Anne Hanzl 1937 – 2015
The children’s literature world was saddened to learn of Anne’s death early in January 2015. Anne had a wide and profound influence in the area of children’s literature in many ways and over many years.
Anne’s early professional life did not suggest that children’s literature would become her great love and her professional focus. Anne was born in England and emigrated to Australia with her parents in 1950, arriving here not long after her 13th birthday. After leaving school she began nursing training, first in Sydney and then in Melbourne following her family’s move there. She didn’t finish the full training, however, as she married and, as was the rule then, was required to leave. She qualified as a nursing aide and worked as a nurse/receptionist, until the birth of her first child. When her four children had all started school, she went on to study teaching at the then State College of Victoria in Coburg from which she graduated at the age of 38 in 1976. She had found her real forte and went on to study for a Graduate Diploma of Librarianship, subsequently working as a teacher/librarian. All of this was done at a time when there was very little social support for working mothers. By 1980, however, she had returned to Coburg on secondment to teach children’s literature and language method. Demonstrating the love of learning which was so characteristic of her, Anne went on to undertake both a BEd and an MEd at Latrobe University. The State College of Victoria at Coburg was changing too, becoming Phillip Institute and subsequently part of RMIT University. Anne remained employed there, becoming a senior lecturer, until her retirement. During that time she inspired countless students with her love for and knowledge of children’s literature.
The title of Anne’s MEd thesis: An examination of the nature and purpose of “approved” Aboriginal dreaming stories published for children, and of the basis on which such stories are approved for use in schools gives an indication of another of Anne’s concerns. She was keenly interested in Indigenous Dreaming stories and the way these stories could be used legitimately and with cultural respect. She was convenor of the 1993 children’s literature pre-conference institute ‘The Dreaming and Beyond: Literature for the World’s Children from Aboriginal Australia’ which ran prior to the Australian Reading Association’s First International Conference held in Melbourne. She was also on the program committee for the main ARA conference.
Her involvement in the world of literature for young people went far beyond her teaching, however. She was the inaugural President of the Dromkeen Society, a position she held for three years. During that time she worked closely with the Society committee members, leading the important activities held at Dromkeen such as the annual Dromkeen Dinner, open days and other literary events held there. Her gracious hosting of such events was legendary.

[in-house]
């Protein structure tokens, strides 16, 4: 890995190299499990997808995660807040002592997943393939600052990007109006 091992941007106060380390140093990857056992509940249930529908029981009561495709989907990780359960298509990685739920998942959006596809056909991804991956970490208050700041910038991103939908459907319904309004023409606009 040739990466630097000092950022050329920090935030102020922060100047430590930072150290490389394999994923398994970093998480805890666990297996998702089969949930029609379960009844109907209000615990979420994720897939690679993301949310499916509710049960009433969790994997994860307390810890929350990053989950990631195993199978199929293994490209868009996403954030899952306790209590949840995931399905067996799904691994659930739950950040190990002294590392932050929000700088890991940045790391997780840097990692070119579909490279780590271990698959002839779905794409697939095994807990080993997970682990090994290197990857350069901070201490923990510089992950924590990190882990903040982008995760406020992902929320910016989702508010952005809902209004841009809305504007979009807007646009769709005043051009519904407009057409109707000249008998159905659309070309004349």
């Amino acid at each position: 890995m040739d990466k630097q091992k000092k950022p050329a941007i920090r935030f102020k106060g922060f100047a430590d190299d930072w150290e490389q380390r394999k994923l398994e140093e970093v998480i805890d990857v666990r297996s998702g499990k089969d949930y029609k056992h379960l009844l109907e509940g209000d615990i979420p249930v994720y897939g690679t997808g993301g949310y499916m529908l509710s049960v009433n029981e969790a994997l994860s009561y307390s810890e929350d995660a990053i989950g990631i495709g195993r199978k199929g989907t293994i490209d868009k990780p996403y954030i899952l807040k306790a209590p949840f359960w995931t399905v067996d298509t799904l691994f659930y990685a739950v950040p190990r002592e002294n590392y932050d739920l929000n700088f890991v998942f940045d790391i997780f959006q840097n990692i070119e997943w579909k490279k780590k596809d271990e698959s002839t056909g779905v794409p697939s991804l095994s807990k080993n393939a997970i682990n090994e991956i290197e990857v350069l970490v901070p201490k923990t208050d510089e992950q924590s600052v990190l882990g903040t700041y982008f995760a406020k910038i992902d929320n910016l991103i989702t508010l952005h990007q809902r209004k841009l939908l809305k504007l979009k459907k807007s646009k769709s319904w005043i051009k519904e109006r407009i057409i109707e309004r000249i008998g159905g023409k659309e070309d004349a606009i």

The Children’s Book Council of Australia was another important part of Anne’s professional life. She contributed to the organisation in a number of ways over many years. Between 1982 and 1989 she served as either Vice President or President of the Victorian Branch of the CBC. When the National Executive of the CBCA was based in Melbourne in 1993-1994, Anne was elected National Secretary. All of those on the National Executive benefitted from her wise counsel in this role. During that time, the Second National Conference of the CBCA was held in Melbourne and Anne was part of the organising committee for that event.
Anne was an author and editor of renown as well. She has a formidable publication list. As well as reviewing children’s literature in a variety of journals, she edited collections of stories and poems for children, was co-editor with Margot Hillel of Celebrate! a selection of extracts from winners and honour books to celebrate the 50th birthday of the Children’s Book Council of Australia, published articles in professional and scholarly journals on using children’s literature and interviews with authors.
In 2007 Anne was awarded the Leila St John Award for her outstanding services to children’s literature in Victoria. On her certificate, the judges noted that Anne’s ‘commitment to children’s literature and the importance of early literacy, made her a worthy recipient of the 2007 Leila St John Award’. Anne spent her life celebrating the wealth of literature for young people and bringing children and books together. The world of children’s literature in Australia was much richer for Anne’s involvement and she will be greatly missed.